Faraday Discovery Fellowships a missed opportunity for social science

In the wake of the announcement of the UK’s new long-term research fellowships last week, the Academy of Social Sciences has criticised the narrow focus of the new Faraday Discovery Fellowships which are due to launch in 2024.

Announced in the autumn statement, the Fellowships are stated to be open to all STEM areas and will be funded by money remaining from the UK’s delayed association to the EU’s Horizon Europe programme (£). The Academy believes this is a missed opportunity for researchers working in the social sciences, given that the plan for such a scheme under the Pioneer programme had intended to include all disciplines, as does the Horizon Europe programme.

Dr Rita Gardner, Chief Executive of the Academy of Social Sciences, said, “It is extremely disappointing that the Faraday Discovery Fellowships will not include opportunities for researchers working in the social sciences, as was originally envisioned in the Pioneer prospectus. To address the UK’s and world’s greatest challenges effectively, including productivity, climate change and future pandemic response, and to take sound social and economic advantage of new technology developments, including AI, a combination of both STEM and social science pioneering research and skills are needed.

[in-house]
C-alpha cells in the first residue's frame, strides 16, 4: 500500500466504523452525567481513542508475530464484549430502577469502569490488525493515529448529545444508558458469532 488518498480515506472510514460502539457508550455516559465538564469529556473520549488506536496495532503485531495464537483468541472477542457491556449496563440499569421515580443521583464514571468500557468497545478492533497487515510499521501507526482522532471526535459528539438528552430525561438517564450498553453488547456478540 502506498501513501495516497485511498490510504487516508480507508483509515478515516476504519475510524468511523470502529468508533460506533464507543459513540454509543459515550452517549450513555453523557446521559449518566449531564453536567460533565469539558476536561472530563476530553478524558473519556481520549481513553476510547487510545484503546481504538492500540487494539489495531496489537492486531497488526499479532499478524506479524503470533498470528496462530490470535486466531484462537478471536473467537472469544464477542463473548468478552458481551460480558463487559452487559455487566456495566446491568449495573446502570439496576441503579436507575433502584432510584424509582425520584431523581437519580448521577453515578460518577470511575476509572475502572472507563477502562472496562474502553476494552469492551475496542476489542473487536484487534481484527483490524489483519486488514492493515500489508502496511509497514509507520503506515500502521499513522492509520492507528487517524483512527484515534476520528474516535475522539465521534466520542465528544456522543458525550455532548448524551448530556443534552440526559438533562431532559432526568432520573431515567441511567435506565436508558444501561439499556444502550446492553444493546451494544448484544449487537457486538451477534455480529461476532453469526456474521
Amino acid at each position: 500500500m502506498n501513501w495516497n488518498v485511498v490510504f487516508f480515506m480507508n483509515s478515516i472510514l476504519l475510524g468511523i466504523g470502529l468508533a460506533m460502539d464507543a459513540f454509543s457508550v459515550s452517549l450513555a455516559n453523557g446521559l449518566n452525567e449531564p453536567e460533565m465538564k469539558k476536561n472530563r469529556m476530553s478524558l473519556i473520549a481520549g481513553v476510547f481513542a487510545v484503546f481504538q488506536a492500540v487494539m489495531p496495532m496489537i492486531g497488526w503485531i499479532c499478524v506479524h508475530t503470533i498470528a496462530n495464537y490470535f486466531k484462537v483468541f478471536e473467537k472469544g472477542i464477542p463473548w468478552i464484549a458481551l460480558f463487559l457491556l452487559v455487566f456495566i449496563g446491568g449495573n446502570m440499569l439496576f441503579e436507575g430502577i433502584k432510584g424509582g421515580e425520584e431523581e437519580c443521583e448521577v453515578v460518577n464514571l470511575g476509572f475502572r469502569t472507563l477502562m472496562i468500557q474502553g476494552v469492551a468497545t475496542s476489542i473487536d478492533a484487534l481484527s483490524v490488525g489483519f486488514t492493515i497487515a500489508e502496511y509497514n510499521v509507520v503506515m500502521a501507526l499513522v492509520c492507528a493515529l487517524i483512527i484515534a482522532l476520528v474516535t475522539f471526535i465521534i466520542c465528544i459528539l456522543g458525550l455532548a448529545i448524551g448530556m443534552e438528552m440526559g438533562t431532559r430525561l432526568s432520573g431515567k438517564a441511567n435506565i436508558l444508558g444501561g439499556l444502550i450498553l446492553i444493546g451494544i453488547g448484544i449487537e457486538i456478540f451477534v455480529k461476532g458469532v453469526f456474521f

For example, social science research played a fundamental role in the mitigation of and recovery from the Covid-19 pandemic. Social scientists’ understanding of human behaviours, relationships and institutions proved vital in the effective delivery of mass vaccination programmes and managing social restrictions. In effect, helping to reduce the burden on the UK’s health services. Elsewhere, social science research provided essential, real-time evidence to the Bank of England and UK Government on how companies were faring throughout the pandemic, which directly informed policy adjustments including the furlough scheme.

While science delivers essential technical innovation, social science research is vital to its social and economic realisation: underpinning business management, societal engagement, upskilling of the labour force, legal and ethical frameworks, and international relations, to name but a few areas.

The exclusion of social science from the Faraday Discovery Fellowships is a missed opportunity by the Government in Whitehall.”